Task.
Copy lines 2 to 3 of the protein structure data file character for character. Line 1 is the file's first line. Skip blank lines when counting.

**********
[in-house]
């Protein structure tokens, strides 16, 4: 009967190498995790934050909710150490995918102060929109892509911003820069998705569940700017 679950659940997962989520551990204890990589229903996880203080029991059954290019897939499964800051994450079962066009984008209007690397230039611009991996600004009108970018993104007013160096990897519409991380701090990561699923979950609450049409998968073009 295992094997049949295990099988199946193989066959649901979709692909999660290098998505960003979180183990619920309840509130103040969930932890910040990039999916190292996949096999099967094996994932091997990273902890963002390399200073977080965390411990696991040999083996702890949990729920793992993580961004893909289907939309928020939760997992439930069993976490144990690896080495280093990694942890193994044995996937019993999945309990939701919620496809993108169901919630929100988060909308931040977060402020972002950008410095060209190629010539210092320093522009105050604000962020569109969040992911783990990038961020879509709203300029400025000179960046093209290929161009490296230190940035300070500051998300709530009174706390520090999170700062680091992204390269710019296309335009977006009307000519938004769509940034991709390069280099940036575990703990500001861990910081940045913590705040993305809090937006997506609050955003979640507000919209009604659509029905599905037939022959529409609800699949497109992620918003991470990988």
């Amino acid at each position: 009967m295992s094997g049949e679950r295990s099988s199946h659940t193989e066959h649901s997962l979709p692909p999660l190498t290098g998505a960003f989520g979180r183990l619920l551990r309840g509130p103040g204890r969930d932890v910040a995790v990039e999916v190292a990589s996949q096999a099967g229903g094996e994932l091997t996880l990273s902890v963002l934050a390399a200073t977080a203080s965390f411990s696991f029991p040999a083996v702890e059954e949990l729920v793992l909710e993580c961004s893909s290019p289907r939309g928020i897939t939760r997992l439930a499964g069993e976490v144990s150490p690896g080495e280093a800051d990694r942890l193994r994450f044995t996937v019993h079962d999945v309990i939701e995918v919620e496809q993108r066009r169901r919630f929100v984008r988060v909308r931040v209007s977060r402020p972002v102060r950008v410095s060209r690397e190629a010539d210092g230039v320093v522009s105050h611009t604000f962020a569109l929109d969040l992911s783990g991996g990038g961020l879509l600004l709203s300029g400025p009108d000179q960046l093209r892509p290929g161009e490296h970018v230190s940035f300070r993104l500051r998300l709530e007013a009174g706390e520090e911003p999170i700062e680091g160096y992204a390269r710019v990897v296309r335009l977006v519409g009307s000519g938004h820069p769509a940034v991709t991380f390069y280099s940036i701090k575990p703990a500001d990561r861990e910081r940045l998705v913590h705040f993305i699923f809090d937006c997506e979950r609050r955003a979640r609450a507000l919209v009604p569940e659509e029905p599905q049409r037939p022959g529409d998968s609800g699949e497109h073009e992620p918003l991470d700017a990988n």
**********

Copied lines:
């Protein structure tokens, strides 16, 4: 009967190498995790934050909710150490995918102060929109892509911003820069998705569940700017 679950659940997962989520551990204890990589229903996880203080029991059954290019897939499964800051994450079962066009984008209007690397230039611009991996600004009108970018993104007013160096990897519409991380701090990561699923979950609450049409998968073009 295992094997049949295990099988199946193989066959649901979709692909999660290098998505960003979180183990619920309840509130103040969930932890910040990039999916190292996949096999099967094996994932091997990273902890963002390399200073977080965390411990696991040999083996702890949990729920793992993580961004893909289907939309928020939760997992439930069993976490144990690896080495280093990694942890193994044995996937019993999945309990939701919620496809993108169901919630929100988060909308931040977060402020972002950008410095060209190629010539210092320093522009105050604000962020569109969040992911783990990038961020879509709203300029400025000179960046093209290929161009490296230190940035300070500051998300709530009174706390520090999170700062680091992204390269710019296309335009977006009307000519938004769509940034991709390069280099940036575990703990500001861990910081940045913590705040993305809090937006997506609050955003979640507000919209009604659509029905599905037939022959529409609800699949497109992620918003991470990988």
């Amino acid at each position: 009967m295992s094997g049949e679950r295990s099988s199946h659940t193989e066959h649901s997962l979709p692909p999660l190498t290098g998505a960003f989520g979180r183990l619920l551990r309840g509130p103040g204890r969930d932890v910040a995790v990039e999916v190292a990589s996949q096999a099967g229903g094996e994932l091997t996880l990273s902890v963002l934050a390399a200073t977080a203080s965390f411990s696991f029991p040999a083996v702890e059954e949990l729920v793992l909710e993580c961004s893909s290019p289907r939309g928020i897939t939760r997992l439930a499964g069993e976490v144990s150490p690896g080495e280093a800051d990694r942890l193994r994450f044995t996937v019993h079962d999945v309990i939701e995918v919620e496809q993108r066009r169901r919630f929100v984008r988060v909308r931040v209007s977060r402020p972002v102060r950008v410095s060209r690397e190629a010539d210092g230039v320093v522009s105050h611009t604000f962020a569109l929109d969040l992911s783990g991996g990038g961020l879509l600004l709203s300029g400025p009108d000179q960046l093209r892509p290929g161009e490296h970018v230190s940035f300070r993104l500051r998300l709530e007013a009174g706390e520090e911003p999170i700062e680091g160096y992204a390269r710019v990897v296309r335009l977006v519409g009307s000519g938004h820069p769509a940034v991709t991380f390069y280099s940036i701090k575990p703990a500001d990561r861990e910081r940045l998705v913590h705040f993305i699923f809090d937006c997506e979950r609050r955003a979640r609450a507000l919209v009604p569940e659509e029905p599905q049409r037939p022959g529409d998968s609800g699949e497109h073009e992620p918003l991470d700017a990988n």